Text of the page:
The main form of collaboration is by means of forums. These allow other countries, regional or international organizations, observers, as well as the private sector to join and participate in their regulatory bodies as part of the permanent natural gas industry advisory group. The forums are held in Cairo, which re-affirms Egypt’s position as a leading center for natural gas trade and the region’s energy hub.

As of date, there have been three EMGF ministerial forums which have tackled a range of topics:

In July 2019, the EMGF ministers decided on the organization’s governing rules and procedures and committed to achieving the goal of enhancing regional cooperation in the energy sector to make the best out of the available resources. In doing so, this approval has paved the way for a more sustainable regional natural gas market.

In January 2020, Egypt’s oil and gas minister, Tarek El Molla, confirmed the fruitful cooperation between the EMGF and the US, the European Union, and the World Bank and welcomed their support. Due to the overwhelming success so far of the forum, France officially asked to join the East Mediterranean Natural Gas Forum. Furthermore, the US asked to join the forum as a permanent observer. This international recognition is testament to the forum heading in the right direction. As Greece’s energy minister, Yiorgos Lakkotrypis, said at the forum, “international success is proof for the mutual vision of the forum’s members to enhance prosperity in the East Mediterranean.”

Most significantly, on September 22 the founding countries of the EMGF signed a charter to become an established international organization. This is another major step in establishing the forum. The signing of the charter comes amid tensions in the Eastern Mediterranean region over Turkey’s hunt for gas in the region in violation of the territorial waters of Greece and Cyprus.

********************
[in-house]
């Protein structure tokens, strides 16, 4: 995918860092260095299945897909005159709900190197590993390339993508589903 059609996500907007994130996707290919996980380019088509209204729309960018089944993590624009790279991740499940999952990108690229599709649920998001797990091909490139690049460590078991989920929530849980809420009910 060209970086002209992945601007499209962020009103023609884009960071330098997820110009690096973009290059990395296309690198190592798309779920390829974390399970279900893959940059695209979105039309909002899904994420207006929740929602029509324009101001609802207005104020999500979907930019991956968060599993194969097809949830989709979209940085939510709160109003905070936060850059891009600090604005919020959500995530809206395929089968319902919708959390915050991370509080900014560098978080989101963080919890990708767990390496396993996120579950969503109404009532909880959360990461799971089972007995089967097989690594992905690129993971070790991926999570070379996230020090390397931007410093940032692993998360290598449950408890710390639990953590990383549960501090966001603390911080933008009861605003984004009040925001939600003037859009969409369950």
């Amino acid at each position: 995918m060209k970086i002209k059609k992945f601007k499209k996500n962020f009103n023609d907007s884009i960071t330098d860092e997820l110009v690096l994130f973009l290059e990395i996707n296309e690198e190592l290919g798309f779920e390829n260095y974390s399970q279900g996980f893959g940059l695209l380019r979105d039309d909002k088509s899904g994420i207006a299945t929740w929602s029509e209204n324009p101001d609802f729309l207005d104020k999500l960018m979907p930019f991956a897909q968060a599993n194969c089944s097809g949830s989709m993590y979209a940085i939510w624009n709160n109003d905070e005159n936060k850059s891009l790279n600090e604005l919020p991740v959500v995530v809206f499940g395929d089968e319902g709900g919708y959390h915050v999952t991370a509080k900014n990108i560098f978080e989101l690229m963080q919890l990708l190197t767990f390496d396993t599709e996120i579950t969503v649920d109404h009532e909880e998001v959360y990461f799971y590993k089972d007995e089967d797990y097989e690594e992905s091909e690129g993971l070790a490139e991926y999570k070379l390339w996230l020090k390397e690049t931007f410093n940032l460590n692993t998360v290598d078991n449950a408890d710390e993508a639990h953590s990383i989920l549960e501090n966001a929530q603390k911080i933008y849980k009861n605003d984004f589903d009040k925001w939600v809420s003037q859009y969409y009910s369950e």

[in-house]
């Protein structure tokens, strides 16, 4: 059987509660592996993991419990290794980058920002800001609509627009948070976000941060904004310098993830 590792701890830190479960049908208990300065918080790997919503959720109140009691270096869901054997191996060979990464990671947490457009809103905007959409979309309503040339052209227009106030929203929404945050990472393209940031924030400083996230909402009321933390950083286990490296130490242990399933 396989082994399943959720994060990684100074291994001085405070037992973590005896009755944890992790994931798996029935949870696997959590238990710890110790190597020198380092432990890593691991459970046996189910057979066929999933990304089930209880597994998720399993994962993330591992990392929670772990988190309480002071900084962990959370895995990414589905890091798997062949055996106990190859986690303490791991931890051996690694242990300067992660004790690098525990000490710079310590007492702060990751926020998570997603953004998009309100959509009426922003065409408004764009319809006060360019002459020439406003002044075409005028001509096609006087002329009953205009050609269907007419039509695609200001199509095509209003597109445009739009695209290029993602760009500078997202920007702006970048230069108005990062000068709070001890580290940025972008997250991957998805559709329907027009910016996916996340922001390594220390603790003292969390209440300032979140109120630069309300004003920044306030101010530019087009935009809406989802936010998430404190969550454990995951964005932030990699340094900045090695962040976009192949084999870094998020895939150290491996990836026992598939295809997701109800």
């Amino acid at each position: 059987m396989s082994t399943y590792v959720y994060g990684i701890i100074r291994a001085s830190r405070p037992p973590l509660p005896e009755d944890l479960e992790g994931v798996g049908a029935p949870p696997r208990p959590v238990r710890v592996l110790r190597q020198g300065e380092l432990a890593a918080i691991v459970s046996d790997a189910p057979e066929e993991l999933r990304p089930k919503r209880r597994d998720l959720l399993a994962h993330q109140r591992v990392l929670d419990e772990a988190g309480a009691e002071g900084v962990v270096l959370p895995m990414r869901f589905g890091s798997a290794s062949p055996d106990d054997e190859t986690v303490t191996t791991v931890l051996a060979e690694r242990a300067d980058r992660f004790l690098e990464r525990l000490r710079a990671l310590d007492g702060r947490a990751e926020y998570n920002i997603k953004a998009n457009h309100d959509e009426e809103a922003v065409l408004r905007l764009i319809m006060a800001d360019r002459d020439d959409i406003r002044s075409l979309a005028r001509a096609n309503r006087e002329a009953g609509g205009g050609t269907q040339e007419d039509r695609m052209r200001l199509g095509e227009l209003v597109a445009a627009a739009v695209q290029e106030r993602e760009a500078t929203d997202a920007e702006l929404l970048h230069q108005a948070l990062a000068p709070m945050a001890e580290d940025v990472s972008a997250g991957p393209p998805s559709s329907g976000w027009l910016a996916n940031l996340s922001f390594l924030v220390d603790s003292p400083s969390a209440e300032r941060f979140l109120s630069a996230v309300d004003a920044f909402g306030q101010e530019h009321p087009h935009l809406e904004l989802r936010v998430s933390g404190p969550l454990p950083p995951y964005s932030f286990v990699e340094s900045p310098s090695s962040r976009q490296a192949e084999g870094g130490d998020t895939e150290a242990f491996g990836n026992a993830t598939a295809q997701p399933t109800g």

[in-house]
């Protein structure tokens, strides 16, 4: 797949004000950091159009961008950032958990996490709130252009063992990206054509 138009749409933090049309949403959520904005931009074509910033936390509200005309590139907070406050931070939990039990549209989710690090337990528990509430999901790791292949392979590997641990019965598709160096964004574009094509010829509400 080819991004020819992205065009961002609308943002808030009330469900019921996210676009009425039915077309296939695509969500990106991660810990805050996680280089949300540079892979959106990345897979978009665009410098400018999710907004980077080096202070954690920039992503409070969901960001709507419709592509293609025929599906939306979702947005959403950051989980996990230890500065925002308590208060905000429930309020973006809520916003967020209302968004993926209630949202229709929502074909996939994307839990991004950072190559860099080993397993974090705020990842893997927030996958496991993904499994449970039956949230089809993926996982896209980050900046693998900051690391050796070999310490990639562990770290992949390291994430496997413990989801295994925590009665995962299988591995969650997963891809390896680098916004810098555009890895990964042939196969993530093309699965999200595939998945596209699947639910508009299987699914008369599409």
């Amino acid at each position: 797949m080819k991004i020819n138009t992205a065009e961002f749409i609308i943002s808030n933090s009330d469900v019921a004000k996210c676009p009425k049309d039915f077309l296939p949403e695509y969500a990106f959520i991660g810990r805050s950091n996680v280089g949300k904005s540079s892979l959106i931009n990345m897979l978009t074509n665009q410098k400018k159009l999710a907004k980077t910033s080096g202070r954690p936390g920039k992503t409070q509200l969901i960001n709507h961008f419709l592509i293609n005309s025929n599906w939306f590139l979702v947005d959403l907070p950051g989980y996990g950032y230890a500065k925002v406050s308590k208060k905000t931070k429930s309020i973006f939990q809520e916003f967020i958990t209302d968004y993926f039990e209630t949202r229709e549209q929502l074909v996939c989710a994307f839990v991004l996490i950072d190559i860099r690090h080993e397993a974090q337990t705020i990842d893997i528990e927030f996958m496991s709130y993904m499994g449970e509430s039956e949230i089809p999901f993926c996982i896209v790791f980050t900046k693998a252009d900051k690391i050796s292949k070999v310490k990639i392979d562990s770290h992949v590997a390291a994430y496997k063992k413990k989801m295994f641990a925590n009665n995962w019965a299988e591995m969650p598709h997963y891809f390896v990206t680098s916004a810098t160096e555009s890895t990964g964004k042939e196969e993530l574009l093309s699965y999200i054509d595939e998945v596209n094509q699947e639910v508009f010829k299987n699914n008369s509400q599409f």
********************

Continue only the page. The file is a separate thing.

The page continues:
As per the charter, the EMGF will act as a platform that brings together natural gas producers and consumers to form a joint vision, as well as providing a regulated dialogue over natural gas policies to utilize the region’s resources.

Outside of the forums, and since the inauguration, the Eastern Mediterranean has witnessed a substantial rise in bilateral trade and cooperation. The organization has facilitated the development plans of Aphrodite Field and the steps taken for establishing a pipeline to transfer natural gas from Cyprus to Idku’s natural gas liquefaction plant.

Furthermore, through the EMGF the idea of the Israel–Europe gas pipeline has been facilitated. In July 2020 Israel’s cabinet approved a multinational accord to lay a pipeline that will facilitate the export to Europe of natural gas found in Israeli and Cypriot waters. The $6 billion plan is for a 1,900-kilometer corridor that will link known and yet-to-be-discovered gas fields in the Eastern Mediterranean basin. The project is expected to be completed by 2025.

Pre-existing Infrastructure

A transition toward regional self-sufficiency will require more efficient use of existing infrastructure and spare capacity, such as gas pipelines and LNG export plants, and LNG import terminals. Luckily for the East Mediterranean, it is already blessed with a large amount of pre-existing LNG infrastructure.

However, most of the region’s infrastructure is built to accommodate LNG imports. Egypt is the only country in the region with exporting facilities and is home to two world-class LNG export terminals:

First and foremost, the LNG terminals are managed by the Spanish Egyptian Gas Company (SEGAS) and the Egyptian Liquefied Natural Gas Company (ELNG). The first terminal is located in Damietta. This plant functions as a tolling facility, with a current capacity of 264.8 billion cubic feet per year (bcf/y) of LNG. The plant’s natural gas supplies are provided by the Temsah fields, Ha’py Development Area, in addition to Scarab and Saffron fields in the West Delta. The terminal had been idle but Eni company signed in March 2020 several agreements with the Egyptian General Petroleum Corporation (EGPC), the Egyptian Natural Gas Holding Company (EGAS), and the Spanish company Naturgy to restart operations by June 2020. The current deadline has been postponed due to the coronavirus outbreak.